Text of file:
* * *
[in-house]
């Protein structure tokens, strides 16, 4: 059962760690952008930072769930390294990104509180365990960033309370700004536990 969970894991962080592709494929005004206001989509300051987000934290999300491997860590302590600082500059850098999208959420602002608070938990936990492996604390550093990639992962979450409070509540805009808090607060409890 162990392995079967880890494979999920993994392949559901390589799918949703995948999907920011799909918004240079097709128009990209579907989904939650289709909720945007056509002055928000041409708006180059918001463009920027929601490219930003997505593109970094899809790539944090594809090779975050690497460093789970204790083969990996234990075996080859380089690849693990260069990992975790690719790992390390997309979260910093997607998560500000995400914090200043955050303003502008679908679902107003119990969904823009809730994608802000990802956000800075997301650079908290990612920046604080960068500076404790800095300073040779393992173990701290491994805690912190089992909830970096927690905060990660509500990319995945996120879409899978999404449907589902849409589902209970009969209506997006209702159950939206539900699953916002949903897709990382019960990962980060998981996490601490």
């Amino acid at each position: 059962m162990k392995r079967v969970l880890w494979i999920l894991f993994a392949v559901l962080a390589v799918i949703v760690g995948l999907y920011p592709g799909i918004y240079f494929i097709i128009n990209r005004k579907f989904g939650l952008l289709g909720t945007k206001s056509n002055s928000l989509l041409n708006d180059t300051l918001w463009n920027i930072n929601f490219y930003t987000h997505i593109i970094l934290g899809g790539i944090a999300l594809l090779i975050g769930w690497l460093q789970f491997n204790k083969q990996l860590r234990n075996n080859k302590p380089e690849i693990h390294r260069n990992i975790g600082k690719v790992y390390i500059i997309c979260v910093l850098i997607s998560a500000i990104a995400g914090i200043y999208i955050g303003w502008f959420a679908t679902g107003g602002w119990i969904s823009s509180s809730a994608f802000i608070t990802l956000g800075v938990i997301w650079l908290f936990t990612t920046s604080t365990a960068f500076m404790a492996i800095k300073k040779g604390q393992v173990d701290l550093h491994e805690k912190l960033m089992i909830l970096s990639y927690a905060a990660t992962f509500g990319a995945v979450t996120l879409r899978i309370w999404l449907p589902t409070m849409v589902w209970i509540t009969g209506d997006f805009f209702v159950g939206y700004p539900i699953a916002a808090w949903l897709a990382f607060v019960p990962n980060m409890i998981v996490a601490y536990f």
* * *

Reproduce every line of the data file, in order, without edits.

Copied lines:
[in-house]
């Protein structure tokens, strides 16, 4: 059962760690952008930072769930390294990104509180365990960033309370700004536990 969970894991962080592709494929005004206001989509300051987000934290999300491997860590302590600082500059850098999208959420602002608070938990936990492996604390550093990639992962979450409070509540805009808090607060409890 162990392995079967880890494979999920993994392949559901390589799918949703995948999907920011799909918004240079097709128009990209579907989904939650289709909720945007056509002055928000041409708006180059918001463009920027929601490219930003997505593109970094899809790539944090594809090779975050690497460093789970204790083969990996234990075996080859380089690849693990260069990992975790690719790992390390997309979260910093997607998560500000995400914090200043955050303003502008679908679902107003119990969904823009809730994608802000990802956000800075997301650079908290990612920046604080960068500076404790800095300073040779393992173990701290491994805690912190089992909830970096927690905060990660509500990319995945996120879409899978999404449907589902849409589902209970009969209506997006209702159950939206539900699953916002949903897709990382019960990962980060998981996490601490």
């Amino acid at each position: 059962m162990k392995r079967v969970l880890w494979i999920l894991f993994a392949v559901l962080a390589v799918i949703v760690g995948l999907y920011p592709g799909i918004y240079f494929i097709i128009n990209r005004k579907f989904g939650l952008l289709g909720t945007k206001s056509n002055s928000l989509l041409n708006d180059t300051l918001w463009n920027i930072n929601f490219y930003t987000h997505i593109i970094l934290g899809g790539i944090a999300l594809l090779i975050g769930w690497l460093q789970f491997n204790k083969q990996l860590r234990n075996n080859k302590p380089e690849i693990h390294r260069n990992i975790g600082k690719v790992y390390i500059i997309c979260v910093l850098i997607s998560a500000i990104a995400g914090i200043y999208i955050g303003w502008f959420a679908t679902g107003g602002w119990i969904s823009s509180s809730a994608f802000i608070t990802l956000g800075v938990i997301w650079l908290f936990t990612t920046s604080t365990a960068f500076m404790a492996i800095k300073k040779g604390q393992v173990d701290l550093h491994e805690k912190l960033m089992i909830l970096s990639y927690a905060a990660t992962f509500g990319a995945v979450t996120l879409r899978i309370w999404l449907p589902t409070m849409v589902w209970i509540t009969g209506d997006f805009f209702v159950g939206y700004p539900i699953a916002a808090w949903l897709a990382f607060v019960p990962n980060m409890i998981v996490a601490y536990f």